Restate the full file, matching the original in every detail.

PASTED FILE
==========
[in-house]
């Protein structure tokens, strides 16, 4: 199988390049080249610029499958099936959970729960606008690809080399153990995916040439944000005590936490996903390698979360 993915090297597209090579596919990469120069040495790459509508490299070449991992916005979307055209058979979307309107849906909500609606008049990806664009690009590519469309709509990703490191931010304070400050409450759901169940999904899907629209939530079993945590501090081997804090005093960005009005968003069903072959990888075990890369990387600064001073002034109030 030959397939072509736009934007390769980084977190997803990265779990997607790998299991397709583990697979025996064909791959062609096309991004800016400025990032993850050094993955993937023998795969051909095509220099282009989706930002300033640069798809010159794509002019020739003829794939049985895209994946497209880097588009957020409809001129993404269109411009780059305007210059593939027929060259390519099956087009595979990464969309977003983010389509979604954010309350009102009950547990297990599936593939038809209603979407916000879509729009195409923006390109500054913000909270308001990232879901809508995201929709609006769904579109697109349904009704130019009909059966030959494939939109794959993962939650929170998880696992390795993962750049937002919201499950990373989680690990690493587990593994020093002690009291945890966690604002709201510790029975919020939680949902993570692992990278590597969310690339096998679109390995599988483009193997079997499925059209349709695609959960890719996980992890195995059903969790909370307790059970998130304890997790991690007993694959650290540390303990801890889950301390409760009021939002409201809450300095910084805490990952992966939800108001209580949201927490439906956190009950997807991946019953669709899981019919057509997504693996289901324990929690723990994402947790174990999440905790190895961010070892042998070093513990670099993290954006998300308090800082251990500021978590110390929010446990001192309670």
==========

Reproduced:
[in-house]
């Protein structure tokens, strides 16, 4: 199988390049080249610029499958099936959970729960606008690809080399153990995916040439944000005590936490996903390698979360 993915090297597209090579596919990469120069040495790459509508490299070449991992916005979307055209058979979307309107849906909500609606008049990806664009690009590519469309709509990703490191931010304070400050409450759901169940999904899907629209939530079993945590501090081997804090005093960005009005968003069903072959990888075990890369990387600064001073002034109030 030959397939072509736009934007390769980084977190997803990265779990997607790998299991397709583990697979025996064909791959062609096309991004800016400025990032993850050094993955993937023998795969051909095509220099282009989706930002300033640069798809010159794509002019020739003829794939049985895209994946497209880097588009957020409809001129993404269109411009780059305007210059593939027929060259390519099956087009595979990464969309977003983010389509979604954010309350009102009950547990297990599936593939038809209603979407916000879509729009195409923006390109500054913000909270308001990232879901809508995201929709609006769904579109697109349904009704130019009909059966030959494939939109794959993962939650929170998880696992390795993962750049937002919201499950990373989680690990690493587990593994020093002690009291945890966690604002709201510790029975919020939680949902993570692992990278590597969310690339096998679109390995599988483009193997079997499925059209349709695609959960890719996980992890195995059903969790909370307790059970998130304890997790991690007993694959650290540390303990801890889950301390409760009021939002409201809450300095910084805490990952992966939800108001209580949201927490439906956190009950997807991946019953669709899981019919057509997504693996289901324990929690723990994402947790174990999440905790190895961010070892042998070093513990670099993290954006998300308090800082251990500021978590110390929010446990001192309670």